[bitcoin-dev] Time to worry about 80-bit collision attacks or not?

Adam Back adam at cypherspace.org
Fri Jan 8 15:26:50 UTC 2016

Tricky choice. On the one hand I had spotted this too before and maybe
one or two more exceptions to bitcoin's 128-bit security target and
been vaguely tut-tutting about them in the background.  It's kind of a
violation of crypto rule of thumb that you want to balance things and
not have odd weak points as Watson was implying, it puts you closer to
the margin if there is a slip or other problem so you have an
imbalanced crypto format.

On the other hand it's not currently a problem as such and it's less
change and slightly more compact.

RIPEMD probably is less well reviewed than SHA2.  However SHA1 has
problems, and SHA2 is a bigger SHA1 basically so, hence the NIST
motivation for SHA3 designed to fix the design flaw in SHA1 (and SHA2
in principle).

So then if we agree with this rule of thumb (and not doing so would
fly against best practices which we probably shouldnt look to do in
such a security focussed domain) then what this discussion is more
about is when is a good time to write down tech debt.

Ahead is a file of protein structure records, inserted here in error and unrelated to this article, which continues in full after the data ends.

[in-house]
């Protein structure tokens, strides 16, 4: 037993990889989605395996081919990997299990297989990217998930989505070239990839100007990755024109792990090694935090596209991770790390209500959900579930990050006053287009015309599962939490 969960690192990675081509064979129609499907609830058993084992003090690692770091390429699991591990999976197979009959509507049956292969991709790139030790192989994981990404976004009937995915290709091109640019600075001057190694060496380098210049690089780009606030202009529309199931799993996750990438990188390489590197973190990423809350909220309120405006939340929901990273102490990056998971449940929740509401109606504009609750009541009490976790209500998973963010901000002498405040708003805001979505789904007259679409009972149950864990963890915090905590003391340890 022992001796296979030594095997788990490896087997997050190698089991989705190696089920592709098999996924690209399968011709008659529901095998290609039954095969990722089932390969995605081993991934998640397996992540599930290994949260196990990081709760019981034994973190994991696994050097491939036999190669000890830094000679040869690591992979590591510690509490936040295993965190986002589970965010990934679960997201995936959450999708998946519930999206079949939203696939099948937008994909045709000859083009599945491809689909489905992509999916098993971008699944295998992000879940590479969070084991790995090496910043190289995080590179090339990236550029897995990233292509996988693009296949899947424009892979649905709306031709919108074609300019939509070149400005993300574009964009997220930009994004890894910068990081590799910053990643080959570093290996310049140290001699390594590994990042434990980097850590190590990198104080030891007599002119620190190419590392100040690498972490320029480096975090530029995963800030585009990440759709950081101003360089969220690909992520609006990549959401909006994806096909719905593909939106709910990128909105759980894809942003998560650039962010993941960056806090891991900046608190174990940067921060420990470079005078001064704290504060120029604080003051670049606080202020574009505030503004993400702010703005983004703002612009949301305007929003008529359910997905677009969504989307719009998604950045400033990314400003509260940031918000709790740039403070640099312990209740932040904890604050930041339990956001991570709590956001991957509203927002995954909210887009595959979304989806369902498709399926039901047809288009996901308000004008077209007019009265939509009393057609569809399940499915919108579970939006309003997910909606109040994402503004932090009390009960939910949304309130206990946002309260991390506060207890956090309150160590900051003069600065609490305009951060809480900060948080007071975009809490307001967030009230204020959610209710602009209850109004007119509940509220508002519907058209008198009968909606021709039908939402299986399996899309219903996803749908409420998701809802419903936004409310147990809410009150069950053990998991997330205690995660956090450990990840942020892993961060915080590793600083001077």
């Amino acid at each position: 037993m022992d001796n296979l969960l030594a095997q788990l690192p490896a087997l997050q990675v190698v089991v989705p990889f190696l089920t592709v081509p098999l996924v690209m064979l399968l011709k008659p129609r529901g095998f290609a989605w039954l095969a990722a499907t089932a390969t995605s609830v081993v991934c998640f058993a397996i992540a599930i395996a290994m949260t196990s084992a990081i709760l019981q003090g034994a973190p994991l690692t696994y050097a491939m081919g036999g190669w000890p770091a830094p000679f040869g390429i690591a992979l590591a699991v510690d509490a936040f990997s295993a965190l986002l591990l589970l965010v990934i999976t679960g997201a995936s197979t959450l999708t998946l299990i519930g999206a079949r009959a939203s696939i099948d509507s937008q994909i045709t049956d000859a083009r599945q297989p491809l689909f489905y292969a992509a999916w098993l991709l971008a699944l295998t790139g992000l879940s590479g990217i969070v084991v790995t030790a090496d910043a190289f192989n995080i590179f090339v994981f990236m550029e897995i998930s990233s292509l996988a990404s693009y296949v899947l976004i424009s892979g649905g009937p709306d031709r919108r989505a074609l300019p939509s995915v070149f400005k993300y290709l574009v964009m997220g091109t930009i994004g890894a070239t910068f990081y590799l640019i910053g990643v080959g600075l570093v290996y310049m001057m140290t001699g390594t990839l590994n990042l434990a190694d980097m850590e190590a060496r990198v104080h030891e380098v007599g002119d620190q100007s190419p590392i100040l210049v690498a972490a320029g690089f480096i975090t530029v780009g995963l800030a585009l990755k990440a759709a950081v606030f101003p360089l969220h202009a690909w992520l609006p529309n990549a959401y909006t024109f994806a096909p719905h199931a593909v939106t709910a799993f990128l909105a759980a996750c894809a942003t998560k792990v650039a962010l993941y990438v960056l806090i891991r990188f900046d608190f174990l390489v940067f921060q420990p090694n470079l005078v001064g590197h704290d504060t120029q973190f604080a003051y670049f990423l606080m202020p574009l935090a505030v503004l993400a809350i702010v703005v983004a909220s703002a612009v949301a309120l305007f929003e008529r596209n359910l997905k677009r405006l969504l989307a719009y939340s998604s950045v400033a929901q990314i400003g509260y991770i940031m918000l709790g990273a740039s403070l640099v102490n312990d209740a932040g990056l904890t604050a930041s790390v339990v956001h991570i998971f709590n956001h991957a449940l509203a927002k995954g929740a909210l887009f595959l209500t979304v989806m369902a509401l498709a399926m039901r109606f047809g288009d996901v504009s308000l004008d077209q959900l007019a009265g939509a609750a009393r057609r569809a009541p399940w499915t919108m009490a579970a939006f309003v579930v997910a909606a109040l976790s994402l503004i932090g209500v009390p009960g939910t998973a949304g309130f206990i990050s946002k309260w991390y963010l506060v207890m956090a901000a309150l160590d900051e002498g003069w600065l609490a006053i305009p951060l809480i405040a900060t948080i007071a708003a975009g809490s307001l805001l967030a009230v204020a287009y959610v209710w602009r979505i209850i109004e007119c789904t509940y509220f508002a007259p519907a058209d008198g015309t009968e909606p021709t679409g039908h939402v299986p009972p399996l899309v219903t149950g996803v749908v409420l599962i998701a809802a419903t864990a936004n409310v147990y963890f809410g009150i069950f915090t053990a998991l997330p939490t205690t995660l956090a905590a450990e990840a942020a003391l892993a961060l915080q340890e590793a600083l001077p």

I think that comes to segregated-witness itself which writes down a
tidily organised by lines of code robust fix to a bunch of long
standing problems.

Doing a 2MB hard-fork in comparison fixes nothing really.  Leaving
known issues to bake in for another N years eventually builds up on
you (not even in security just in software engineering) as another
rule of thumb.  I mean if we dont fix it now that we are making a
change that connects, when will we?

In software projects I ran we always disguised the cost of tech-debt
as non-negotiable baked into our estimates without a line item to
escape the PHB syndrome of haggling for features instead of tech debt
(which is _never_ a good idea:)

Pragmatism vs refactoring as you go.

But for scale I think segregated-witness does offer the intriguing
next step of being able to do 2 of 2, 3 of 3 and N of N which give
size of one sig multisig (indistinguishable even for privacy) as well
as K of N key tree sigs, which are also significantly more compact.

There was also the other thing I mentioned further up the thread that
if we want to take an approach of living with little bit of bloat from
getting back to a universal 128-bit target, there are still some
fixable bloat things going on:
a) sending pubKey in the signature vs recovery (modulo interference
with Schnorr batch verify compatibility*);
b) using the PubKey instead of PKH in the ScriptPubKey, though that
loses the nice property of of not having the key to do DL attacks on
until the signed transaction is broadcast;
c) I think there might be a way to combine hash & PubKey to keep the
delayed PubKey publication property and yet still save the bloat of
having both.

* I did suggest to Pieter that you could let the miner decide to forgo
Schnorr batch verifiability to get compaction from recovery - the pub
key could be optionally elided from the scriptSig serialisation by the

The other thing we could consider is variable sized hashes (& a few